In addition to the serverless mini-con with deep dive talks and best practices, we also had deep customer talks by folks from Thomson Reuters, Vevo, Expedia, and FINRA. If you weren’t able to attend the mini-con or missed a specific session, here is a quick link to the entire Serverless Mini Conference Playlist. Other interesting sessions from other tracks are listed below.

Individual Sessions from the Mini Conference

Other Interesting Sessions

If there are other sessions or talks you think I should capture in this list, let me know!

WordPress 4.7

Post Syndicated from ris original

WordPress 4.7 “Vaughan” has been released. This
version includes a new default theme, adds new features to the customizer,
comes with REST API endpoints for posts, comments, terms, users, meta, and
settings, and more.
To help give you a solid base to build from, individual themes can provide starter content that appears when you go to customize your brand new site. This can range from placing a business information widget in the best location to providing a sample menu with social icon links to a static front page complete with beautiful images. Don’t worry – nothing new will appear on the live site until you’re ready to save and publish your initial theme setup.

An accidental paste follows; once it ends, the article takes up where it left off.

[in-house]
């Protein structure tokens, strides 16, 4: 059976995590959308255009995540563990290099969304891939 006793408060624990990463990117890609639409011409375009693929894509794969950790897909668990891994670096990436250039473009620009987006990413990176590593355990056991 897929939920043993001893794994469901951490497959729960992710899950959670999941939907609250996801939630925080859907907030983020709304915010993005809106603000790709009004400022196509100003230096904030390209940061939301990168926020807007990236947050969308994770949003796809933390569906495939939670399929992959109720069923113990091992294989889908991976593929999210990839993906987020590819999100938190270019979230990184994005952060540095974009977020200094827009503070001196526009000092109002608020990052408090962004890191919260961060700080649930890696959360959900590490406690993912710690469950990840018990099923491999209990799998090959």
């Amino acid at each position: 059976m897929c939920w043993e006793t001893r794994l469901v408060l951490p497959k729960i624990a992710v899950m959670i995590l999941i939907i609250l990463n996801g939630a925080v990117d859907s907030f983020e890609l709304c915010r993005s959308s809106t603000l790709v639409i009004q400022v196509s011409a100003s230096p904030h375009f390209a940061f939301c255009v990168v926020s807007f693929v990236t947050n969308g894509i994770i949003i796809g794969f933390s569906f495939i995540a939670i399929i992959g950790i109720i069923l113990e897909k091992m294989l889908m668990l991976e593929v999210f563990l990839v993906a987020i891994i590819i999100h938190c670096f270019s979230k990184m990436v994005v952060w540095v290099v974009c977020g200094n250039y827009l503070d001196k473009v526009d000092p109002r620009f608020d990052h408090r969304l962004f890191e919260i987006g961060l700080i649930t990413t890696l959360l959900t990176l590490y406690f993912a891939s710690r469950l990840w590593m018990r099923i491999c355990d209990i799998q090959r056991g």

Weekly roundup: Freedom

Post Syndicated from Eevee original

  • zdoom: On a total whim, I resurrected half of an old branch that puts sloped 3D floors in the software renderer. It kinda draws them, but with no textures.

  • blog: I wrote a thing about not copying C which was surprisingly popular.

  • sylph: I accidentally spent 45 minutes writing a microscopic parser for a language that can only print string literals.

  • patreon: I finished up some revamping of my Patreon — the wall of text is now a short and straightforward stack of images, and I dropped the blogging milestones. I’m no longer obliged to write X posts per month, huzzah.

  • art: I pixel-drew some new veekun version icons, which may or may not go live. Also drew a December avatar.

  • veekun: I got started on adapting my ORAS dumping code for Sun and Moon, and have box and dex sprites 90% dumped. Text is mostly done as well.

  • art: I did a few pixels, which you may or not be seeing in the near future.